Government have a habit of making things, well 'governmenty'. First and foremost that means complicated and it means dull.
The DfE was championing this change to the apprenticeship service they had inherited from BEIS. It was really complicated and for many it was hard to see the benefit.
Employers just couldn't relate to apprenticeships, they had a bad reputation and just looked like a risk to their business.
But the truth was somewhat different from their perceptions, we just had to find a way to reach these people.
Dealing with misconceptions was the first hurdle. Employers perceived apprenticeships as a means of hiring low skilled workers at rock bottom rates, those that weren't interested simply tuned out when they heard about apprenticeships.
Changes to the apprenticeship framework meant that apprenticeships were geared up for servicing all levels from basic introductory apprenticeships right through to degree level.
Return on investment was still a huge deal for business owners, especially small ones who have a significant risk when employing a person into their small business. Employers wanted to be sure things would not go sour and that the apprentice would be a net benefit to their organisation.
The ESFA ran a hugely complex funding model that included funding from levy payments, transfers from other businesses, additional funding for small employers, top-ups for larger employers and additional funding for vulnerable people all the way down to the postcode they lived in. Did I mention state-aid de minimis considerations as well?
In our team of 2 designers (UX & Content) and 2 Researchers (Snr & Jnr) we were able to quickly spin up designs and get them tested.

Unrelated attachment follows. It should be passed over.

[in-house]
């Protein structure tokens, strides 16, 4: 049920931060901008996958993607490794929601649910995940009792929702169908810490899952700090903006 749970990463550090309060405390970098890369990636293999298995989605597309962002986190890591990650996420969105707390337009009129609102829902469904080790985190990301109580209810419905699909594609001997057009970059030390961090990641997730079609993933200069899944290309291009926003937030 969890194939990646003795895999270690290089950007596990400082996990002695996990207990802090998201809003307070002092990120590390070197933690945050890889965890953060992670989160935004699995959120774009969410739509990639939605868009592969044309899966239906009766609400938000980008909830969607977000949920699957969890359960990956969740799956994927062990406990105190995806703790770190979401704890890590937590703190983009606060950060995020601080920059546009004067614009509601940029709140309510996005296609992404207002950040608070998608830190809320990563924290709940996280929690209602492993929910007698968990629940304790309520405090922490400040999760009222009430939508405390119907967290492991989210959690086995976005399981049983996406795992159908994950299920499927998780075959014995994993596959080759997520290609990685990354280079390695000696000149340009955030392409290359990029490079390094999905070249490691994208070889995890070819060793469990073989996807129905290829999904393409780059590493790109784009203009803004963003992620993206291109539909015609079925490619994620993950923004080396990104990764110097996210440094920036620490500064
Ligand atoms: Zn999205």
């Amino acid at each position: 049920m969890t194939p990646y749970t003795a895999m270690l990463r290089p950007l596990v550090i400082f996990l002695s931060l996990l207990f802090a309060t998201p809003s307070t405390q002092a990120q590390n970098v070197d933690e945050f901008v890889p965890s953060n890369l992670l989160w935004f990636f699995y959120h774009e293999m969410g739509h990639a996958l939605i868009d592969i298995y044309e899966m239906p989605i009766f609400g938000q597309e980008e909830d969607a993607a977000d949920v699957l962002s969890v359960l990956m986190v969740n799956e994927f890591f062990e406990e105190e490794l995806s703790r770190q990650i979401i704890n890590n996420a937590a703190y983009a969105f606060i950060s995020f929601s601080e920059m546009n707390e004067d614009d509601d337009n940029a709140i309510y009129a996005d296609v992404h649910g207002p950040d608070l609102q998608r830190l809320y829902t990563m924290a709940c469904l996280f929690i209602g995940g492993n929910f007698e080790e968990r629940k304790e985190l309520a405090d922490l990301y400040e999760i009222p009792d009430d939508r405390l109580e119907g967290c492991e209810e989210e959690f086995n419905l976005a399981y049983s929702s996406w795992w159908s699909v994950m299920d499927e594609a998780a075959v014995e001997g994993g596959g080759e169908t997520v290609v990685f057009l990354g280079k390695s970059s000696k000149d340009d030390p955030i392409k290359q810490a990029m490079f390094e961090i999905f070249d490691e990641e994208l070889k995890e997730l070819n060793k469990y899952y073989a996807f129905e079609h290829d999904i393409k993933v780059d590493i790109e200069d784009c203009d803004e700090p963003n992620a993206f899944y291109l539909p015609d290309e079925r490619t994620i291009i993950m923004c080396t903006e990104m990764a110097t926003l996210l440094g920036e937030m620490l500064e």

We were even more fortunate that to coincide with our early research a large apprenticeship convention was taking place where we could run guerilla user testing to gather insights and recruit for future research sessions.
At the end of each sprint, our pair of researchers would play back their findings in a show and tell and give the whole team an opportunity to ask questions.
We travelled to Liverpool, London and around Coventry talking to users of our service from various different industries.
Users were dumbfounded by all the complex paperwork being thrown up front by the current Whitehall pages.
They wanted to concentrate on their business not be burdened with complex funding and training regulation.
A simple calculator to tell them what it would cost them to hire an apprentice over a year was welcomed as a way of showing both cost and ROI.
Employers' relationships with some training providers had soured previously and the changes introduced were made to address this. But employers still didn't know how to make informed decisions about which training providers to hire. Our content came ahead of a project to rate and review employers so while it was useful to know we knew the ESFA was already on the precipice of handling this so our content planned to point to it once live.
Employers described how social proof was important to them buying into the concept of apprenticeships. But it wasn't enough to use a large engineering firm like Jaguar as the flag bearer. They wanted something relatable, something aspirational but not so different they couldn't attain what that organisation had achieved.
Our designs that showed video interviews had to be just right to be effective, this would mean an expensive long-running campaign of content creation to target specific markets.
One of the many conceptual solutions to educating users about the apprenticeship service was through an online training web app.
Users could learn by engaging in a pattern borrowed from the language learning site Duo-Lingo.
Users would be asked common questions that employers had and would earn badges for showing competency in the subject.
We thought this could be an engaging way for people to learn about the service and for us to learn what they don't understand by reviewing the responses.